Ginsburg gently responded, “I would have to say, no. But justices continue to think and can change. So, I am ever hopeful that if the court has a blind spot today, its eyes will be open tomorrow.”

          How? Ginsburg said, “I think daughters can change the perception of their fathers,” seemingly encouraging the daughters of her male colleagues to share their opinions with their fathers as well as inviting daughters throughout the country to engage in intergenerational dialogue to co-create an equitable society.

          Perhaps this relational approach, so important in making marriage equality a reality in 2014, will eliminate the blind spots in the contraception debates of 2015.




Liptak, Adam. "Justices Block Gay Marriage in Utah During Appeal of Case." International New York Times, January 6, 2014.
Luis Lugo, “Religious Landscape Survey.” Pew Research Center, February 2008. Access by viewing the percentage of U.S. adults who are affiliated with Mormon Tradition and cross referenced with religious composition of Utah:
Luis Lugo, “Majority Continues to Support Civil Unions” Pew Research Center, October 9, 2009.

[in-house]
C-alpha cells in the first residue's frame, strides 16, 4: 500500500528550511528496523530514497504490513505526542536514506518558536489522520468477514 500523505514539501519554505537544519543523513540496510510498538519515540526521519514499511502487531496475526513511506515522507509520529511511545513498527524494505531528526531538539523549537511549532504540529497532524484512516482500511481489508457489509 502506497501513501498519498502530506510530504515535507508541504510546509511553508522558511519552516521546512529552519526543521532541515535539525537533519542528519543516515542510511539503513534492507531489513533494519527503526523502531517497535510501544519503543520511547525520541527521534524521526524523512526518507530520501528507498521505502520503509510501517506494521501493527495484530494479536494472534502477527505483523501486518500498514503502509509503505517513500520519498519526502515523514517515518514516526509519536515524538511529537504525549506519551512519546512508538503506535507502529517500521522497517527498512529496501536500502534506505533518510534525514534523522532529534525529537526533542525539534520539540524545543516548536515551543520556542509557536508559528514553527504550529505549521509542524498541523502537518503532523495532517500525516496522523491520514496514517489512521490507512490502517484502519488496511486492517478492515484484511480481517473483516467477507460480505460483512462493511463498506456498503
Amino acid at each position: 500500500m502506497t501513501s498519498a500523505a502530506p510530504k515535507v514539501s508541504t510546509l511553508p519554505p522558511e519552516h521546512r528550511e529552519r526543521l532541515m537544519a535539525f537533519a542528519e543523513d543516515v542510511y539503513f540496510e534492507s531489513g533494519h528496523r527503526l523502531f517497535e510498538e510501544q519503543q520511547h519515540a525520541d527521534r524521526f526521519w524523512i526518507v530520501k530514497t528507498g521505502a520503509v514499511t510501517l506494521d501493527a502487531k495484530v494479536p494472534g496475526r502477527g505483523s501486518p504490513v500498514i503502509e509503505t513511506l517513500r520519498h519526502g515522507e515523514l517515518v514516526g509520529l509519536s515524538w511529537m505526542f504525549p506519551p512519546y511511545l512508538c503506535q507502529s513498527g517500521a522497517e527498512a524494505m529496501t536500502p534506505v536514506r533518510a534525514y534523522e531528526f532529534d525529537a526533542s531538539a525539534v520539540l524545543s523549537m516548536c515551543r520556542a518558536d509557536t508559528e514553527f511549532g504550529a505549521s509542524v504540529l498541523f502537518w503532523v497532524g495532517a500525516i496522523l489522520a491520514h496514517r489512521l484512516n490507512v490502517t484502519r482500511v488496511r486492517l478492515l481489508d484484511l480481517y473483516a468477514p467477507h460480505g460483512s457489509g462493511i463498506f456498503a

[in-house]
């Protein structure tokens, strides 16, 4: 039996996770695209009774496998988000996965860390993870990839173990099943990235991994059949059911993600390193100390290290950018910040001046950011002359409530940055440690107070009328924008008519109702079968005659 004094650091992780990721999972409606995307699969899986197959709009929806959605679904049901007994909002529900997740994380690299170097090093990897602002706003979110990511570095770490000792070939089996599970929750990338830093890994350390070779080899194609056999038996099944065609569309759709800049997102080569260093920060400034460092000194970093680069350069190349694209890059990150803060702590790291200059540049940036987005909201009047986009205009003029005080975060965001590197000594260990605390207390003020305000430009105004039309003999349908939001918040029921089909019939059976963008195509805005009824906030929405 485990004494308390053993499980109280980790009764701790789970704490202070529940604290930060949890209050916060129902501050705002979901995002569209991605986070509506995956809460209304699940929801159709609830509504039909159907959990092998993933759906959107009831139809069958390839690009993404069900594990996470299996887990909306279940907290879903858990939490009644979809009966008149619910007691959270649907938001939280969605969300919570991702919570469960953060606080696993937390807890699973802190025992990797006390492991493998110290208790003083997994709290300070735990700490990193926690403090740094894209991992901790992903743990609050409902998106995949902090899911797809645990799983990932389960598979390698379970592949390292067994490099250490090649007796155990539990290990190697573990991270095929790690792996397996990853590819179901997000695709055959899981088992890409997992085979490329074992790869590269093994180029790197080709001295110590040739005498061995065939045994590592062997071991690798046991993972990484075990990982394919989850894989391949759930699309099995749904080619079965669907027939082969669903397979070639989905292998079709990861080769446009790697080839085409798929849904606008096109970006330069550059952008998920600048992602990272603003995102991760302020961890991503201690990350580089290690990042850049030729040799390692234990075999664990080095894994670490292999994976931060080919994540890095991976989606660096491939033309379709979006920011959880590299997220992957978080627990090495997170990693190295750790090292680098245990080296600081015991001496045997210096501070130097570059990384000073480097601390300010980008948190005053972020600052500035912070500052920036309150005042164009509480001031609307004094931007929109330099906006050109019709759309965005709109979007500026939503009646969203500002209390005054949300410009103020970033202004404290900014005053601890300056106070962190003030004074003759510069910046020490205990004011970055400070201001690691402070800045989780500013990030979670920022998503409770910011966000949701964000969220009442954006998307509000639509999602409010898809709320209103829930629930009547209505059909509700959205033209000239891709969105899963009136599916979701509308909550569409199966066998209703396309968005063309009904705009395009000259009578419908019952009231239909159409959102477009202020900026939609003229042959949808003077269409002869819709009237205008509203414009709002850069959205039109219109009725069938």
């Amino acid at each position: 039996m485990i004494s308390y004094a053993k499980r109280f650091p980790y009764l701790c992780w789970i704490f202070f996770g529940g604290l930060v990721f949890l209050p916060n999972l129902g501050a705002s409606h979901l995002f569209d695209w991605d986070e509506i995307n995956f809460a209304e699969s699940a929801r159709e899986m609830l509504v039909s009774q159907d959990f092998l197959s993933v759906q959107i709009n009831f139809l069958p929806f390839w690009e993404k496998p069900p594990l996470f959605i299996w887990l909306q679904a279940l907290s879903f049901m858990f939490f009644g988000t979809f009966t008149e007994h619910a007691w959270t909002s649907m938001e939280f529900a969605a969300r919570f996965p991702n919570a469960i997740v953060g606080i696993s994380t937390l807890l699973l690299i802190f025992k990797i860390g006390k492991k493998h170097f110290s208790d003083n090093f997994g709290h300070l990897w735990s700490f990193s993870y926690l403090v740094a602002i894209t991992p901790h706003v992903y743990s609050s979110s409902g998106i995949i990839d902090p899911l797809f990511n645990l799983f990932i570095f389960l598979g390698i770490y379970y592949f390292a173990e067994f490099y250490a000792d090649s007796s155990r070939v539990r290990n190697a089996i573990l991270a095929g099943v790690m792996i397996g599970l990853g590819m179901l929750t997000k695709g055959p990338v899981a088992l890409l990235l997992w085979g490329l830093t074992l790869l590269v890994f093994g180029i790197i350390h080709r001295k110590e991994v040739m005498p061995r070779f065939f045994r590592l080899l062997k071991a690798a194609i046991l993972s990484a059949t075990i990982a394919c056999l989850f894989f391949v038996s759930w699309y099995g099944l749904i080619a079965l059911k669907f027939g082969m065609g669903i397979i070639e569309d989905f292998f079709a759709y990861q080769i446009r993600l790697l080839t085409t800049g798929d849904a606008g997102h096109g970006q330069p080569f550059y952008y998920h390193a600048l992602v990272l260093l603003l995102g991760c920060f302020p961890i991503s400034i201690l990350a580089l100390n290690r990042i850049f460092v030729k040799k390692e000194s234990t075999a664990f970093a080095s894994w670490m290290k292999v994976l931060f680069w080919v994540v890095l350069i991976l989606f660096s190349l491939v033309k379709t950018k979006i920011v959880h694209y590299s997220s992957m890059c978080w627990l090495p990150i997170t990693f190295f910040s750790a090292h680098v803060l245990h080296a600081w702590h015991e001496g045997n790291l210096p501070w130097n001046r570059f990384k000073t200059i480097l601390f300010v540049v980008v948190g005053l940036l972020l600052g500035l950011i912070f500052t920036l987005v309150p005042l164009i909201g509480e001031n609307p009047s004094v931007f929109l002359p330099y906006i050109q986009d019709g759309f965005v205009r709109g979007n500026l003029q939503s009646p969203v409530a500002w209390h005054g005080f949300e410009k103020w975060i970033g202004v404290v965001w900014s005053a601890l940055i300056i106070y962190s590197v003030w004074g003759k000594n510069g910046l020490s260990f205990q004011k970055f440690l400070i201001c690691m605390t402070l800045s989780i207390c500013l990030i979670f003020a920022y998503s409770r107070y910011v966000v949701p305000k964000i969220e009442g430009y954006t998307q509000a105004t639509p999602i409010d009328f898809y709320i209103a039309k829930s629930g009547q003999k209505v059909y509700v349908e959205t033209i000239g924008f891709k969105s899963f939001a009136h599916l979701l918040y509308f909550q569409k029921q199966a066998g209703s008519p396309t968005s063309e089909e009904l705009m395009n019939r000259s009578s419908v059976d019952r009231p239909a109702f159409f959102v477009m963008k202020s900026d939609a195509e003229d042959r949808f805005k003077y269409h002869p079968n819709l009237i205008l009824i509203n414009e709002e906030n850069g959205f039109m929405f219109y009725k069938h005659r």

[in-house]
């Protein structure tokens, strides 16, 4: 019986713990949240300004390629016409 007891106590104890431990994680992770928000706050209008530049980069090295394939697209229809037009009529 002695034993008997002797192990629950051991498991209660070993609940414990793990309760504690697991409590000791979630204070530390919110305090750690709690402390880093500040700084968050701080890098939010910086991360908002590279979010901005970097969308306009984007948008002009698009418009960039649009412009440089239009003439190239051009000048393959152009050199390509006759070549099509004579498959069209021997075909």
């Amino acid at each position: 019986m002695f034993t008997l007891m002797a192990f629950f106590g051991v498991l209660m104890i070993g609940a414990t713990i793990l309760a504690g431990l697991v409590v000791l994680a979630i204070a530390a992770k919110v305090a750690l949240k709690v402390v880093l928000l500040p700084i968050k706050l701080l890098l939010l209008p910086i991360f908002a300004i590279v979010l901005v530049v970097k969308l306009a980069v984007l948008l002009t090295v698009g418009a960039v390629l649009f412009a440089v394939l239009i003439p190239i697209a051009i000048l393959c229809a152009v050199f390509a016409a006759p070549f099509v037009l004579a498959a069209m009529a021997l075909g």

Kelly Patterson, “Public Opinion on Gay Marriage in Utah.” Brigham Young University’s Center for the Study of Elections and Democracy, July 9, 2012.
Jon Cohen, “Gay marriage support hits new high in Post-ABC poll.” Washington Post, March 19, 2013.
Tim Townsend, “Conservatives continues to oppose same-sex marriage but by smaller margins.” Pew Research Center, October 11, 2013.
Holland, Jesse. "Gov't: Birth control mandate should not be blocked." AP, January 3, 2014.
For information about the marriage case in Utah, see: Kitchen v. Herbert,
For information about the contraception mandate before the US Supreme Court, see: Sebelius v. Hobby Lobby Stores, Inc. and Conestoga Wood Specialties v. Sebelius.






Walker, Nathan C. “Marriage and Contraception Will Dominate 2014’s Religion Headlines.” Sightings, January 9, 2013.
Cillizza, Chris. “The Supreme Court confirms what we already knew: The fight over gay marriage is over.” Washington Post, October 6, 2014.
Flores, Andrew. “Support for same-sex marriage is increasing faster than ever before.”  Washington Post, March 14, 2014.
Same-Sex Marriage Fast Facts. CNN Library, December 20, 2014.
Burwell v. Hobby Lobby Stores.The Oyez Project at IIT Chicago-Kent College of Law. December 17, 2014.
Couric, Katie. "Exclusive: Ruth Bader Ginsburg on Hobby Lobby Dissent." August 16, 2014.

NOTE: The IRS defines a “closely held corporation” as a corporation that “has more than 50% of the value of its outstanding stock owned (directly or indirectly) by 5 or fewer individuals at any time during the last half of the tax year; and is not a personal service corporation.”,-Self-Employed,-Other-Business/Entities/Entities-5.